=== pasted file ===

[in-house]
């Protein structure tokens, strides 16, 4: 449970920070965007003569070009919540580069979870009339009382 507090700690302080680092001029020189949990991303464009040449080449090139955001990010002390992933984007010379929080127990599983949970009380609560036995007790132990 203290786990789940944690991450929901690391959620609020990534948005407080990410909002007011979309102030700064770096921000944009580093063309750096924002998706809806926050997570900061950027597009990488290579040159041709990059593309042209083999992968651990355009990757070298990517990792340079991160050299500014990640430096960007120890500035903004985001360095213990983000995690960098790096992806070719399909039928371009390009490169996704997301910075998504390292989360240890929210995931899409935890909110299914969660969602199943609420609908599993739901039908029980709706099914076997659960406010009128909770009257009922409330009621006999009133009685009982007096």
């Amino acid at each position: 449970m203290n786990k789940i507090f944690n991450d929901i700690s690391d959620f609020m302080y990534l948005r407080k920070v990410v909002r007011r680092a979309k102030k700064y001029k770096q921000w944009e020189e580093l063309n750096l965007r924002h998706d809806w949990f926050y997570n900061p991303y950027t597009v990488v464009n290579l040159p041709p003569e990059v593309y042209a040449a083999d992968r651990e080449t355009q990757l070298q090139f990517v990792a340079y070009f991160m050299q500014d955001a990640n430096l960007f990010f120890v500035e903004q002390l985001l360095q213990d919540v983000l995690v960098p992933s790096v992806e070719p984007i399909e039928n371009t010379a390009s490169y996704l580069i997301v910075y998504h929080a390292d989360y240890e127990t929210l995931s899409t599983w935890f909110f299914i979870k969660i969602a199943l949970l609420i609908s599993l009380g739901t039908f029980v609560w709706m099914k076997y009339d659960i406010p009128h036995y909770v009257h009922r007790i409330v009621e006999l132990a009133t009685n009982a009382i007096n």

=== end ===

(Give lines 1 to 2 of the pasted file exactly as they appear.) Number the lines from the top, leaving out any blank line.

[in-house]
């Protein structure tokens, strides 16, 4: 449970920070965007003569070009919540580069979870009339009382 507090700690302080680092001029020189949990991303464009040449080449090139955001990010002390992933984007010379929080127990599983949970009380609560036995007790132990 203290786990789940944690991450929901690391959620609020990534948005407080990410909002007011979309102030700064770096921000944009580093063309750096924002998706809806926050997570900061950027597009990488290579040159041709990059593309042209083999992968651990355009990757070298990517990792340079991160050299500014990640430096960007120890500035903004985001360095213990983000995690960098790096992806070719399909039928371009390009490169996704997301910075998504390292989360240890929210995931899409935890909110299914969660969602199943609420609908599993739901039908029980709706099914076997659960406010009128909770009257009922409330009621006999009133009685009982007096």